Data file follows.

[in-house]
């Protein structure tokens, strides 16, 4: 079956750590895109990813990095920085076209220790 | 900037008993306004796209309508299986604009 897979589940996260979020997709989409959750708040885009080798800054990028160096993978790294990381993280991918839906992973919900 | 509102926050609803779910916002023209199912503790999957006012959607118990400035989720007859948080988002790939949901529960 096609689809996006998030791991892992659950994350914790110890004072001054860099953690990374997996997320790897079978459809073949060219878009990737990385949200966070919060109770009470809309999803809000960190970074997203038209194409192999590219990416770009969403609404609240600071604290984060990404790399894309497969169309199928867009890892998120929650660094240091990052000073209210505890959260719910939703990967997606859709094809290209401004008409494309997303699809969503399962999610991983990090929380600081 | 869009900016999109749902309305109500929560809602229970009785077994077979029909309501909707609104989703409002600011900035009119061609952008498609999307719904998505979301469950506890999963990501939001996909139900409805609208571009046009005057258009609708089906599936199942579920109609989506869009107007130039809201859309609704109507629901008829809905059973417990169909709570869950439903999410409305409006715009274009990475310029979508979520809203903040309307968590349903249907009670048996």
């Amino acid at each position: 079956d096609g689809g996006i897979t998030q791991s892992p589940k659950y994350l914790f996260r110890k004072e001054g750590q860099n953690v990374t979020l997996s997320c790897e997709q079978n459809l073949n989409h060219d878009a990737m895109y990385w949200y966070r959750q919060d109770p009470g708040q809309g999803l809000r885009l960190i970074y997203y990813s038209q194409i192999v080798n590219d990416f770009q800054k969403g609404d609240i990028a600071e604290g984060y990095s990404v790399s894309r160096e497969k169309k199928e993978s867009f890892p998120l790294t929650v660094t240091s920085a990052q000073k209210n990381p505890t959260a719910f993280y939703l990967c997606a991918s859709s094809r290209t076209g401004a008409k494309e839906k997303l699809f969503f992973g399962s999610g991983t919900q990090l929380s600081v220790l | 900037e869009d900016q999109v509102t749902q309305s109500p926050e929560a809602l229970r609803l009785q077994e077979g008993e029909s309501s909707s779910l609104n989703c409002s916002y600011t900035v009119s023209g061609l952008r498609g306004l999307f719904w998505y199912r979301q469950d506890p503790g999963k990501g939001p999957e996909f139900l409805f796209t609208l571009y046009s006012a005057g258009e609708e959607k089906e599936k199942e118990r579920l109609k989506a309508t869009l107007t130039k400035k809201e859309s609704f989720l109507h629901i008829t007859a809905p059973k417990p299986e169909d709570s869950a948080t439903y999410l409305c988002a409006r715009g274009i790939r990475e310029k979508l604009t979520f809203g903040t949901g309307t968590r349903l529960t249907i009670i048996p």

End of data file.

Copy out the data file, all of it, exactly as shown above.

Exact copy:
[in-house]
């Protein structure tokens, strides 16, 4: 079956750590895109990813990095920085076209220790 | 900037008993306004796209309508299986604009 897979589940996260979020997709989409959750708040885009080798800054990028160096993978790294990381993280991918839906992973919900 | 509102926050609803779910916002023209199912503790999957006012959607118990400035989720007859948080988002790939949901529960 096609689809996006998030791991892992659950994350914790110890004072001054860099953690990374997996997320790897079978459809073949060219878009990737990385949200966070919060109770009470809309999803809000960190970074997203038209194409192999590219990416770009969403609404609240600071604290984060990404790399894309497969169309199928867009890892998120929650660094240091990052000073209210505890959260719910939703990967997606859709094809290209401004008409494309997303699809969503399962999610991983990090929380600081 | 869009900016999109749902309305109500929560809602229970009785077994077979029909309501909707609104989703409002600011900035009119061609952008498609999307719904998505979301469950506890999963990501939001996909139900409805609208571009046009005057258009609708089906599936199942579920109609989506869009107007130039809201859309609704109507629901008829809905059973417990169909709570869950439903999410409305409006715009274009990475310029979508979520809203903040309307968590349903249907009670048996």
């Amino acid at each position: 079956d096609g689809g996006i897979t998030q791991s892992p589940k659950y994350l914790f996260r110890k004072e001054g750590q860099n953690v990374t979020l997996s997320c790897e997709q079978n459809l073949n989409h060219d878009a990737m895109y990385w949200y966070r959750q919060d109770p009470g708040q809309g999803l809000r885009l960190i970074y997203y990813s038209q194409i192999v080798n590219d990416f770009q800054k969403g609404d609240i990028a600071e604290g984060y990095s990404v790399s894309r160096e497969k169309k199928e993978s867009f890892p998120l790294t929650v660094t240091s920085a990052q000073k209210n990381p505890t959260a719910f993280y939703l990967c997606a991918s859709s094809r290209t076209g401004a008409k494309e839906k997303l699809f969503f992973g399962s999610g991983t919900q990090l929380s600081v220790l | 900037e869009d900016q999109v509102t749902q309305s109500p926050e929560a809602l229970r609803l009785q077994e077979g008993e029909s309501s909707s779910l609104n989703c409002s916002y600011t900035v009119s023209g061609l952008r498609g306004l999307f719904w998505y199912r979301q469950d506890p503790g999963k990501g939001p999957e996909f139900l409805f796209t609208l571009y046009s006012a005057g258009e609708e959607k089906e599936k199942e118990r579920l109609k989506a309508t869009l107007t130039k400035k809201e859309s609704f989720l109507h629901i008829t007859a809905p059973k417990p299986e169909d709570s869950a948080t439903y999410l409305c988002a409006r715009g274009i790939r990475e310029k979508l604009t979520f809203g903040t949901g309307t968590r349903l529960t249907i009670i048996p």